ANNEX C: VISIT NOTE - YOUNG PEOPLE IN
MARGATE, 18 OCTOBER 2006
Dr Phyllis Starkey MP (Chair)
Lyn Brown MP
Mr Greg Hands MP
Dr John Pugh MP
Nigel Cross (Thanet Youth
Kirra Contento (Thanet
Robert Ward (Charles Dickens
Jameelah Bowden (Charles
Mat Hayes (Hereson School)
Alex Fitzjohn (Hereson
Dan Parkinson (Hereson
Kyle Daniel (Hereson School)
Zak Bowra (Hereson School)
The Chair opened the meeting by outlining the purpose
of the Committee's inquiry.
The general view expressed by the young people was
that there is not much for them to do in Margate in evenings or
at weekends. The lack of any kind of youth centre or sports facilities
meant that young people generally stayed home or hung around on
street corners, which led to the possibility of drinking and fights.
Miss Contento said that
the local council had organised summer activities, including bowling,
skating and mountain biking, which had proved popular and been
well attended, but that the funding was not available to do this
all year round.
The group from Hereson School said that most young
people in and around the town expected to move away when they
left school, not least because of job opportunities. There was
plenty of manual labour around, particularly in the building trade,
but few, if any, opportunities for office work. Most would think
about living in London.
There were summertime jobs available for their age
group. Several said they would consider staying in the area if
better-quality jobs were available. They felt pushed to go elsewhere
in search of work. Two of the Hereson group had moved into the
area from Bradford and Huddersfield: each felt their previous
home had had more to offer people their age, and each intended
to move away.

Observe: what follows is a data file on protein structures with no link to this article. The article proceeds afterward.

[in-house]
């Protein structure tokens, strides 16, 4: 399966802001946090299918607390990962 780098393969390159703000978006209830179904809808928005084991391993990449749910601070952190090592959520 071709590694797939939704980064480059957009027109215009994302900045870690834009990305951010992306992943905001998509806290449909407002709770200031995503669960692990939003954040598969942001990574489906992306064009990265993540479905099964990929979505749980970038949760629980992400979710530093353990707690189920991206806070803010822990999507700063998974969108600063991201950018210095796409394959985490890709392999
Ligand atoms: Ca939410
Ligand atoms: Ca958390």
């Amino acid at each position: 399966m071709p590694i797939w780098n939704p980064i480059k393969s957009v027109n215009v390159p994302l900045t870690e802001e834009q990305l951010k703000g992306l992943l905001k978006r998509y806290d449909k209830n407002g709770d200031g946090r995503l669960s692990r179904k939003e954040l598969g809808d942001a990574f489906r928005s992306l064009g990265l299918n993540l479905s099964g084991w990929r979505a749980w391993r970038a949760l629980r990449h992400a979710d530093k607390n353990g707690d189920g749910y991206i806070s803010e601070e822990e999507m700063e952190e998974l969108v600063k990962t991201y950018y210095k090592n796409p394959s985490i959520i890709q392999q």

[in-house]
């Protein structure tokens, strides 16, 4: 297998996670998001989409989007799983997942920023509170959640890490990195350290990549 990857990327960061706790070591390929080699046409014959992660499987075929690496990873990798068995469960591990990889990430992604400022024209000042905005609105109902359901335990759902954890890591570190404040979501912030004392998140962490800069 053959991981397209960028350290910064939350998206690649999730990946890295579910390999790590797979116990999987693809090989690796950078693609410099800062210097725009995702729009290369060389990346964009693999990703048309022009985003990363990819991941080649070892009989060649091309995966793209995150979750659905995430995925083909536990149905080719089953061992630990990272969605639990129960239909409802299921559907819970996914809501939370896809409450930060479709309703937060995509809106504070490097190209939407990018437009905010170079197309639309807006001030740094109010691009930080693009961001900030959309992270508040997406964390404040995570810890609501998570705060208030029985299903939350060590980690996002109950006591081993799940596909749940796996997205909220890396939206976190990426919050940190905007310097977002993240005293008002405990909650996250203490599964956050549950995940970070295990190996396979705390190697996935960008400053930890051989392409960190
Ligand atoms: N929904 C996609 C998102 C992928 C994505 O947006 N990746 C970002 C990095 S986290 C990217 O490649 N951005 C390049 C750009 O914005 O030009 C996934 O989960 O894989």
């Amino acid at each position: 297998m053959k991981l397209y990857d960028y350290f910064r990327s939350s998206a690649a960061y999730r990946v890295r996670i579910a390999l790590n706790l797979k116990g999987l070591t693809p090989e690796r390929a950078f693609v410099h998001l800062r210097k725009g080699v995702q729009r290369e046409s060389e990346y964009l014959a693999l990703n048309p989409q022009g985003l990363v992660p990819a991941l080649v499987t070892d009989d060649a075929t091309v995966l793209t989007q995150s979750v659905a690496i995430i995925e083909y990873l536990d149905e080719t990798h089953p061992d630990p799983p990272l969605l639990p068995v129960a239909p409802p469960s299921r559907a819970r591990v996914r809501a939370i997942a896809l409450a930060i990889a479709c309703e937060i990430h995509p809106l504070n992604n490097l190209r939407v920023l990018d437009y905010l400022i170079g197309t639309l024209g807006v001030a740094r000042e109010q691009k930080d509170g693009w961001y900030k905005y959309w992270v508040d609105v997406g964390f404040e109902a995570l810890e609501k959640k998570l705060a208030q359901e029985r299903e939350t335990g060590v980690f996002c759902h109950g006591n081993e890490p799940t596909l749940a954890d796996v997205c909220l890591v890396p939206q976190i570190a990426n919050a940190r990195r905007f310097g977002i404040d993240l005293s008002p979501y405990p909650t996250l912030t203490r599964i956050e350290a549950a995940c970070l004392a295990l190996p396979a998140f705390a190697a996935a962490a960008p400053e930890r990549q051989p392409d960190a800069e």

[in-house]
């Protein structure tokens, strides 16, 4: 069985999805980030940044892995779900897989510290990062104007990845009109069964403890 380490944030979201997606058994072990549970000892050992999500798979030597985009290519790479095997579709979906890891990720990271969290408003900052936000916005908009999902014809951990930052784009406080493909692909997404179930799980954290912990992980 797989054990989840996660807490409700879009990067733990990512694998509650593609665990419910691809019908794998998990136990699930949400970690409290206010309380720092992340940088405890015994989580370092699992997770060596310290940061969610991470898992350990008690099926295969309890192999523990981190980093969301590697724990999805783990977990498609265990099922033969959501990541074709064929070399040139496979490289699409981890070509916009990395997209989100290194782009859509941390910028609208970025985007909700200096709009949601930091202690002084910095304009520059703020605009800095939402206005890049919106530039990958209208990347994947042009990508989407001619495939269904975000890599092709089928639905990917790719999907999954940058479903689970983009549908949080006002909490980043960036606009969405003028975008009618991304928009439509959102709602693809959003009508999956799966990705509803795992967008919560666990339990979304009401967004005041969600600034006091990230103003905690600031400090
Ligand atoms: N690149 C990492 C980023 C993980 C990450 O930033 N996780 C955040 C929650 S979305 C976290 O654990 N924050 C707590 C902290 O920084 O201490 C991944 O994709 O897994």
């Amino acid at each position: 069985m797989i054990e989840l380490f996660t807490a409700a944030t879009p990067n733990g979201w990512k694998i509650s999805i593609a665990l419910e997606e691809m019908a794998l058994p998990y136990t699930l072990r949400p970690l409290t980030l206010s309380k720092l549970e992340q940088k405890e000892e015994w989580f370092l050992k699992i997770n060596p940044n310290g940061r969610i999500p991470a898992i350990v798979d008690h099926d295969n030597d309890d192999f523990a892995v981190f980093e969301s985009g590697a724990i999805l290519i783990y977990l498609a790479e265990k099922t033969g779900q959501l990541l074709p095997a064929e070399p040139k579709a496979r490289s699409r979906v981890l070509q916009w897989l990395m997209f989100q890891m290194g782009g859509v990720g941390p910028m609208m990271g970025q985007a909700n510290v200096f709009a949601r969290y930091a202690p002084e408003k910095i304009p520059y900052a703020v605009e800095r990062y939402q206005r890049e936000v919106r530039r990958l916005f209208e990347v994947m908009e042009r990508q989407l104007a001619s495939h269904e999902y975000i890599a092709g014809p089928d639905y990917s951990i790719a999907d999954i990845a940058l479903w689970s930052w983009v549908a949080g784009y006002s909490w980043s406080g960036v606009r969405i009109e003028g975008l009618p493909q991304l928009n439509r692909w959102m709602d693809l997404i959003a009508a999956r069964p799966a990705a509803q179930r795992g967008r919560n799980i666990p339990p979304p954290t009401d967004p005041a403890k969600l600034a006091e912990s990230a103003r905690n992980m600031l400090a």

The Hereson group said that weed was the most easily-and
pretty easily-obtainable drug. Harder drugs were less prevalent.
They believed that most drugs arrived in the area from London.
One of the group also said the local police could
spend more time trying to deal with local drug sales; at present,
particularly on weekends, too much of their time was spent dealing
with routine trouble, such as street fights. Indeed, there was
a general feeling that the police were not sufficiently visible.
There was a general feeling that Margate, in particular among
local towns, was a trouble spot. None of the group had themselves
been beaten up, but several knew people who had.
Absence of youth facilities
The pupils from Charles Dickens school said that
there was little to do in town at weekends, which were spent largely
phoning friends, meeting in the town, or watching television or
doing coursework at home.
One of the Hereson group said that things were easier
for younger people in the summer because of the beach"but
you can't go there every day".
Relationship with older people
On relationships with older people, one of the Hereson
group suggested younger people tended to be branded as bad apples
on the basis of isolated incidents.
Asked how many of them intended to go on to university,
three of the eight put their hands up.